Homegrown: Georgia’s Winning Wines
At Georgia Trend’s second tasting of Georgia wines, judges looked for taste, balance, character and food-friendliness. They found three winners and five wines of distinction.
In the Ritz-Carlton, Buckhead’s elegant, empty Dining Room, staffer Michael Lueptow is in his shirt sleeves, methodically opening, sorting and numbering 30 wines from a dozen Georgia winemakers into three categories – whites, reds and desserts.
Upstairs, a few Georgia Trend staffers and our judges are gathering in a small lounge outside the conference room where, after months of planning, the magazine’s second wine tasting competition will take place.
Robert Evans, the Ritz Dining Room’s sommelier, is the first to arrive, greeting us all in a business suit and formal demeanor. Wine journalist and author Barbara Ensrud, smiling and sporting a sterling grape cluster brooch, is next to appear, having journeyed from her home in Durham, NC. Finally, a slightly disheveled John Driscoll hurries in from the unexpected traffic between the Ritz and Sherlock’s Wine Shop in Brookhaven, where he is the buyer. (For more information about our judges, see “Meet Our Judges,” p. 35.)
“Are we ready?” Ensrud asks, checking the time. “I want to give these wines a fair shake.”
As the judges settle in before their blank notepads, water bottles and crackers, a now-jacketed Lueptow pours white wines into glasses and discreetly hands me a numbered key. At this “double-blind” tasting, I’ll be the sole person in the room to know anything about the wines as they are judged – including their types or the fruits from which they are made. (Even the bottles’ shapes are disguised by napkins.)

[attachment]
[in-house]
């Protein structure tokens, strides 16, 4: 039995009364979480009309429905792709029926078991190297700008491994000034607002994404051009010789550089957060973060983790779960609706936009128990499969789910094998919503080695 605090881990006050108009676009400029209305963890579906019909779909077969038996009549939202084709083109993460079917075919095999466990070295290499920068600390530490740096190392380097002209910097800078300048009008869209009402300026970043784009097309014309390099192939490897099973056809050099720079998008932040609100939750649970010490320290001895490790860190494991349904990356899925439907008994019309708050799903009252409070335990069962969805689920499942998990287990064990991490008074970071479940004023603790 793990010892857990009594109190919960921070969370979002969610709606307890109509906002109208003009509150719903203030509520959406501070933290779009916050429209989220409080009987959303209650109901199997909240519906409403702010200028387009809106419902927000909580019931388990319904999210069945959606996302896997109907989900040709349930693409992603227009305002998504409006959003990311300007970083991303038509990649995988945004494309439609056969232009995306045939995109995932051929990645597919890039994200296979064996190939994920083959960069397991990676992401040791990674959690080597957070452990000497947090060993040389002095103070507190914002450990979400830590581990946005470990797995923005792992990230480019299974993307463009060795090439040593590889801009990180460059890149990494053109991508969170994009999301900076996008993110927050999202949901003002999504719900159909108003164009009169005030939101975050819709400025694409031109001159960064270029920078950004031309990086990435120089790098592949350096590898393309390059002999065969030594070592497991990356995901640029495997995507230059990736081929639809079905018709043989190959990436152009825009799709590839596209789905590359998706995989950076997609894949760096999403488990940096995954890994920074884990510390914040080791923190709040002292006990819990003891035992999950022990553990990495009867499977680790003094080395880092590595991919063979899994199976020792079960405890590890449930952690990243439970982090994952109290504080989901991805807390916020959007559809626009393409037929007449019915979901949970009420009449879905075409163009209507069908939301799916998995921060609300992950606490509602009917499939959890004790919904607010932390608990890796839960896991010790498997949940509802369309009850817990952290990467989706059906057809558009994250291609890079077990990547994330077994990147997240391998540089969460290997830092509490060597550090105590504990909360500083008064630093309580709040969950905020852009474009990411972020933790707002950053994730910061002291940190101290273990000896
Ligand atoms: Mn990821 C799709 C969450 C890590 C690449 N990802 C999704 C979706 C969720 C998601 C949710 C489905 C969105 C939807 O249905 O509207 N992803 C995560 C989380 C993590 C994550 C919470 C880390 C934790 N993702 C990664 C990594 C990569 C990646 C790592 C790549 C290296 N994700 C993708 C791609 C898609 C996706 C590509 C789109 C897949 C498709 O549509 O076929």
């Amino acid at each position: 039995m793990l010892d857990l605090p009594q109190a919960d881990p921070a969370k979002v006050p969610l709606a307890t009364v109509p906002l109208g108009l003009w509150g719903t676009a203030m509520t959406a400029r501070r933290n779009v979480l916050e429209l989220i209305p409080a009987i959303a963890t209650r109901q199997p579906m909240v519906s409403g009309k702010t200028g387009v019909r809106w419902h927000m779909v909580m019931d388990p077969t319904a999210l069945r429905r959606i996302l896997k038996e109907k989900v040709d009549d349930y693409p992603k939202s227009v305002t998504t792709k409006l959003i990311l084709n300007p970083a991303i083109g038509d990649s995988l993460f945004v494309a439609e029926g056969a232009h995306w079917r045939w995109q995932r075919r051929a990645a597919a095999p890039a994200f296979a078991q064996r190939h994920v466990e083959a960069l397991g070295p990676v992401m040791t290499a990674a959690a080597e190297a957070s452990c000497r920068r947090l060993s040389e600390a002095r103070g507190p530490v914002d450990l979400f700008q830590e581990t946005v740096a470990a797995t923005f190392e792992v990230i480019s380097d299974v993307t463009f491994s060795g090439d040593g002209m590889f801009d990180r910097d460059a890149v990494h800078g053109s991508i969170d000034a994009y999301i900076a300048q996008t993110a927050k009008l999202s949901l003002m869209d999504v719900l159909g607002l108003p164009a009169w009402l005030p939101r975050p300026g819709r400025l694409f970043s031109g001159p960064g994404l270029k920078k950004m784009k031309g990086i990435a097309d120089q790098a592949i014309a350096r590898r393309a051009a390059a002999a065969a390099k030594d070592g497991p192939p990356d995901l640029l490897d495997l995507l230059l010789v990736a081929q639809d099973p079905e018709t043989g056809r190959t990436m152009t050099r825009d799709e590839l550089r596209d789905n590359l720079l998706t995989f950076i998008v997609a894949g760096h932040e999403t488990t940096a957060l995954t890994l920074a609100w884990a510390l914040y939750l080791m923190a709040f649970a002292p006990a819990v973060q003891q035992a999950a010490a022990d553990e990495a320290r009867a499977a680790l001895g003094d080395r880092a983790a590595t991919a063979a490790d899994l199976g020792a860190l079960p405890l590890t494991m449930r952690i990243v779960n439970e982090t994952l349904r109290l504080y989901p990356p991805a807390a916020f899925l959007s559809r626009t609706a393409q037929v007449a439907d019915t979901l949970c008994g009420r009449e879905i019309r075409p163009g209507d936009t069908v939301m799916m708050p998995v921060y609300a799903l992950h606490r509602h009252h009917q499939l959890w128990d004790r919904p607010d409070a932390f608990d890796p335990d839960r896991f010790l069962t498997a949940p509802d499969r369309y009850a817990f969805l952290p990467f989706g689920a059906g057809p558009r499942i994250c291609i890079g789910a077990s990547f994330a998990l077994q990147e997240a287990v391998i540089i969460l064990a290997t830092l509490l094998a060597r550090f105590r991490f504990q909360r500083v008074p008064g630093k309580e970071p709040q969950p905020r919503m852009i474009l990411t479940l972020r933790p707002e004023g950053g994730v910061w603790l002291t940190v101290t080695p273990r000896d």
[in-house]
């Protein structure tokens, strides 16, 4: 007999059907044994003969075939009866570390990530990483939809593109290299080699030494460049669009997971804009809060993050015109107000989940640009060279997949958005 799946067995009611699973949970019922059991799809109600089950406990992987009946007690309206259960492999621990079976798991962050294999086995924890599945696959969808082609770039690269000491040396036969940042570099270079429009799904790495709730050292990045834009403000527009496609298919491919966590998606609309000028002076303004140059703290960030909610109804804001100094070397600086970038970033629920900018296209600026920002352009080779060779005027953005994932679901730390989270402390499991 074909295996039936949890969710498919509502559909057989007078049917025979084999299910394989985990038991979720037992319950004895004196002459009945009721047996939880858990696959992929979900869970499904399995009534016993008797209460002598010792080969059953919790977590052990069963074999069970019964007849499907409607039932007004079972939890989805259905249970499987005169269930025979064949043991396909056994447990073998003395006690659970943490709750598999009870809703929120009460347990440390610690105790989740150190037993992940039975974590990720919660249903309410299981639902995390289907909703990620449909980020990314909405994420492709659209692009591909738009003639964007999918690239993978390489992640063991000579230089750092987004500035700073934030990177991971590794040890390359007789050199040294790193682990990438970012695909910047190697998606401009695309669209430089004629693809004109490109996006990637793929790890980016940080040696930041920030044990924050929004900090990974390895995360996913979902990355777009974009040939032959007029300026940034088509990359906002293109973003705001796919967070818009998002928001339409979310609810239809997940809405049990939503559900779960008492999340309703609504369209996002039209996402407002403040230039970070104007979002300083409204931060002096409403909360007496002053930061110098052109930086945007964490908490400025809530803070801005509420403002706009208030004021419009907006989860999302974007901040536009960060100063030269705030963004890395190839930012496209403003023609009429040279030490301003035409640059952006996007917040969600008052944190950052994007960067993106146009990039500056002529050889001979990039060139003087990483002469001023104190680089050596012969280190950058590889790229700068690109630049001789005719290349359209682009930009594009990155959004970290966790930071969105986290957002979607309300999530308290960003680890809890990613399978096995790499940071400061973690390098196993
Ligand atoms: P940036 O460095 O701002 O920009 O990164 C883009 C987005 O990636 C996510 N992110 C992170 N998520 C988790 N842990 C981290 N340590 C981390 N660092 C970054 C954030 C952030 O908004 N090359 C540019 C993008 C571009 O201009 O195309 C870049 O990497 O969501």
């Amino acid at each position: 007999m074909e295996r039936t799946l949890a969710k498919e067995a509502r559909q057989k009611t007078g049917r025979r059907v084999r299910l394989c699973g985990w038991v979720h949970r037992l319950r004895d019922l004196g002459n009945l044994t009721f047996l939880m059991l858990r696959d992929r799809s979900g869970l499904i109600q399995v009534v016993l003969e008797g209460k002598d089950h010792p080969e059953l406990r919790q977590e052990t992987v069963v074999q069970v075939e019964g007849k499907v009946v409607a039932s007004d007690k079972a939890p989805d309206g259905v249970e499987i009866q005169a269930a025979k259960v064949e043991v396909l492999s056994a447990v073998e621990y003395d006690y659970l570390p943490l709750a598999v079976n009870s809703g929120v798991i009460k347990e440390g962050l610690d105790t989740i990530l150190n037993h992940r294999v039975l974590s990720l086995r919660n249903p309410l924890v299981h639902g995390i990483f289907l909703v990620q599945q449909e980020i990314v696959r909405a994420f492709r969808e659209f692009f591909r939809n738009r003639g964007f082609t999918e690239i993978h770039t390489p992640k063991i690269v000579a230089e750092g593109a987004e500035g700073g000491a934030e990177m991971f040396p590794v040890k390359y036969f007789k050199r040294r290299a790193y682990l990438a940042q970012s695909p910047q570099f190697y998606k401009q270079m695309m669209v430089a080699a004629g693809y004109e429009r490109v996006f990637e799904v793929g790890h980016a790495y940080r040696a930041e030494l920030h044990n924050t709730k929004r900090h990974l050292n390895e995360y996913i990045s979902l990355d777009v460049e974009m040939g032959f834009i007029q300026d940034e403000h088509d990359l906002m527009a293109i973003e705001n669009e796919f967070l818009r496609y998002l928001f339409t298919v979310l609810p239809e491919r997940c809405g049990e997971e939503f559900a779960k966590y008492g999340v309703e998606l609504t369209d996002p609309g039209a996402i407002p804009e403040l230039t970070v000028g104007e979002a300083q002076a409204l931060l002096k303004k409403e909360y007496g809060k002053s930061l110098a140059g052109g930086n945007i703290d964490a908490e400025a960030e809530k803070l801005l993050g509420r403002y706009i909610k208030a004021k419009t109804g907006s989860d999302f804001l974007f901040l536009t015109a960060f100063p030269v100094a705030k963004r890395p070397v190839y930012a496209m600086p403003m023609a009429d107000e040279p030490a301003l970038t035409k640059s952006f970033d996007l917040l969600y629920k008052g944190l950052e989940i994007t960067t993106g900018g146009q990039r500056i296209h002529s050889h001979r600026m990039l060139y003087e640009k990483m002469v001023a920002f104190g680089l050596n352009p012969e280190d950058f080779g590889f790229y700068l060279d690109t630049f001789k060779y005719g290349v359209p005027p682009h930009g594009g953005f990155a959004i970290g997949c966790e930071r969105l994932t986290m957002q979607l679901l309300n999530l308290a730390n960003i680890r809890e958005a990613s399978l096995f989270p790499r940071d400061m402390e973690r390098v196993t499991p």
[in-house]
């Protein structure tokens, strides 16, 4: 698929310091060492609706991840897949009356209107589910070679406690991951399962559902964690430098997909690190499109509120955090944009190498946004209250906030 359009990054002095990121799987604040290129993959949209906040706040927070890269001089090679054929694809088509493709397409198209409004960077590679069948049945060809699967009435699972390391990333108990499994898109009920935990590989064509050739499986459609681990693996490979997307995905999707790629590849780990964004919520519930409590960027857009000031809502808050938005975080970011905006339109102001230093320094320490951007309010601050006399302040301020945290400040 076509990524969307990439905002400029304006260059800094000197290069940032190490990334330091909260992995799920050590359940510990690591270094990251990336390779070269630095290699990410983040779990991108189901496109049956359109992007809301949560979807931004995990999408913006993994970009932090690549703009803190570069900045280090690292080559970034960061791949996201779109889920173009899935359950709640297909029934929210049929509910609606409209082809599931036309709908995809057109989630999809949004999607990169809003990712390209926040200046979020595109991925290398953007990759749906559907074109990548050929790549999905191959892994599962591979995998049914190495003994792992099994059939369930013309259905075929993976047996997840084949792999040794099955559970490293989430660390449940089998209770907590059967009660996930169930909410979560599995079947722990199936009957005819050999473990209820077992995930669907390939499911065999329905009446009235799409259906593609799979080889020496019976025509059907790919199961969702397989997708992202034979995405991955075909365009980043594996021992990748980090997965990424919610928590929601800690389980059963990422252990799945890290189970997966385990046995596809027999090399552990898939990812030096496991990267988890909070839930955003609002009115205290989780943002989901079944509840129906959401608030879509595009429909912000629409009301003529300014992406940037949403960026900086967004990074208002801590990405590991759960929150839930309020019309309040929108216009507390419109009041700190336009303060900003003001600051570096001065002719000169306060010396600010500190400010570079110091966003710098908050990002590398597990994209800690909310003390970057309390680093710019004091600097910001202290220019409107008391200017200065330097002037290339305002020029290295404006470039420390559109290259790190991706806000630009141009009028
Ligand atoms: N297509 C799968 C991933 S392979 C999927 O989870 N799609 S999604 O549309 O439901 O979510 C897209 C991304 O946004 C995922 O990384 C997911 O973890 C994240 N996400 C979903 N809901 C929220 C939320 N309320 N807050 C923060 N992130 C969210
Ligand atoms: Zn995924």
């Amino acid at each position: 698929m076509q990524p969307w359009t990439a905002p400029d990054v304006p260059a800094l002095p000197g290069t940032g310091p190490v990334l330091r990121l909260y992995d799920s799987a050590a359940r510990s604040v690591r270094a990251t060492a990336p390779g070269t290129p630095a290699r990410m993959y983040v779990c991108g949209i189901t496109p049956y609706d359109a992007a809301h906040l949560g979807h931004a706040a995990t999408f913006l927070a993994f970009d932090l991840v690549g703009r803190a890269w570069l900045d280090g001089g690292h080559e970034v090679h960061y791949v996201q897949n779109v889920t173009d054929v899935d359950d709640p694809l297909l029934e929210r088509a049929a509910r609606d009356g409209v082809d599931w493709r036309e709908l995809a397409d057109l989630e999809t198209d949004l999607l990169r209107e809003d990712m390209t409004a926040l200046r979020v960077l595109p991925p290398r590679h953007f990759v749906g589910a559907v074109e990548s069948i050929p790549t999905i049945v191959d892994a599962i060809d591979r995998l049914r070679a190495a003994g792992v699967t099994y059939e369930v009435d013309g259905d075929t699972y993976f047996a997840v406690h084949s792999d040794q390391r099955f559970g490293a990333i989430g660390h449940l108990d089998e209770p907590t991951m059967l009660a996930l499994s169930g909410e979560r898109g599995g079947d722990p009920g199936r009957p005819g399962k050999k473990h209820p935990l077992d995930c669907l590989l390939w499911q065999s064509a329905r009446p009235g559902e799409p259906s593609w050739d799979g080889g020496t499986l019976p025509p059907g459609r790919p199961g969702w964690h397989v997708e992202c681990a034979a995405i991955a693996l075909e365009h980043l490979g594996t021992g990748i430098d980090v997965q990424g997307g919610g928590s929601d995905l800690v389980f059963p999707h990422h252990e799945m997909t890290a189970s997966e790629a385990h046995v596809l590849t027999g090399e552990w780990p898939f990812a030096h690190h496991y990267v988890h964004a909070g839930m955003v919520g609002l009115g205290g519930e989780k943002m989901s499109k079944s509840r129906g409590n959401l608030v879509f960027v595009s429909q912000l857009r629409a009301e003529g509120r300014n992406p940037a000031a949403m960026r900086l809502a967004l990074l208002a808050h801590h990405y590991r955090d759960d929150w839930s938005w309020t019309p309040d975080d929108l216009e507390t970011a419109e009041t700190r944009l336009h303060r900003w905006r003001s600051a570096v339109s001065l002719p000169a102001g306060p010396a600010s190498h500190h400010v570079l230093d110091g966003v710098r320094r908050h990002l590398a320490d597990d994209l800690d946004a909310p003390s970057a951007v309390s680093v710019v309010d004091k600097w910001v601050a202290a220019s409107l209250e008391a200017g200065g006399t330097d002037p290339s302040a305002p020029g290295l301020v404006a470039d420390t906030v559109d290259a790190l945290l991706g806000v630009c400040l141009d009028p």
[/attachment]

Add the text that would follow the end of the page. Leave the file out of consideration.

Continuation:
Once the judges begin tasting and scoring, the room falls silent, except for the faint clink of glasses, the scribble of pens and soft slurping (wine experts sometimes inhale gently through the mouth while tasting, as oxygenating brings out more flavors).
The three judges approach their tasks from three very different viewpoints. Sommelier Evans’ method is as structured as his bearing, breaking down his comments on “nose” (aroma) and “palate” (taste) for each glass. Normally, in tastings, “I’m looking for clean, well-balanced wines that marry well with foods,” he says – not surprising considering that he chooses the wines on the Dining Room’s wine list.
Food-friendliness is one of Ensrud’s main criteria as well, she says: “I want to make sure there are no off tastes, but I’m also looking for character.”
For Driscoll, who tastes as many as 75 wines in a week, spending this much time evaluating each glass is unusual: “I’ll just line them up and start eliminating the ones that don’t work for me,” he says. His clientele is looking for unusual wines and good values, he says: “We don’t even carry Clos du Bois [a popular Chardonnay] in the store.”
Sherlock’s carries only a couple of Georgia wines – Persimmon Creek and Frogtown – largely because the winemakers drive them to the shop. “Distribution is a problem,” he says. “Price point is another issue. Winemakers will bring me their wines, and I want to like them, but sometimes that’s the sticking point.” (For more information about how we conduct our wine competition, see “Behind The Scenes,” p. 37.)
In a little more than two hours, it’s all over. The judges have spoken, and their choices are finally unveiled. Among the whites, a dark horse emerged as a clear favorite: Boutier Winery’s Chardonnay is the number one or two choice among all three judges, earning comments such as Driscoll’s “richly textured and viscous with ripe peach, apricot and pear. An oaky backdrop at the end of the palate.”
Even winemaker Victor Boutier proclaimed himself “pleasantly surprised” to find his wine declared the winner over many more established wineries’.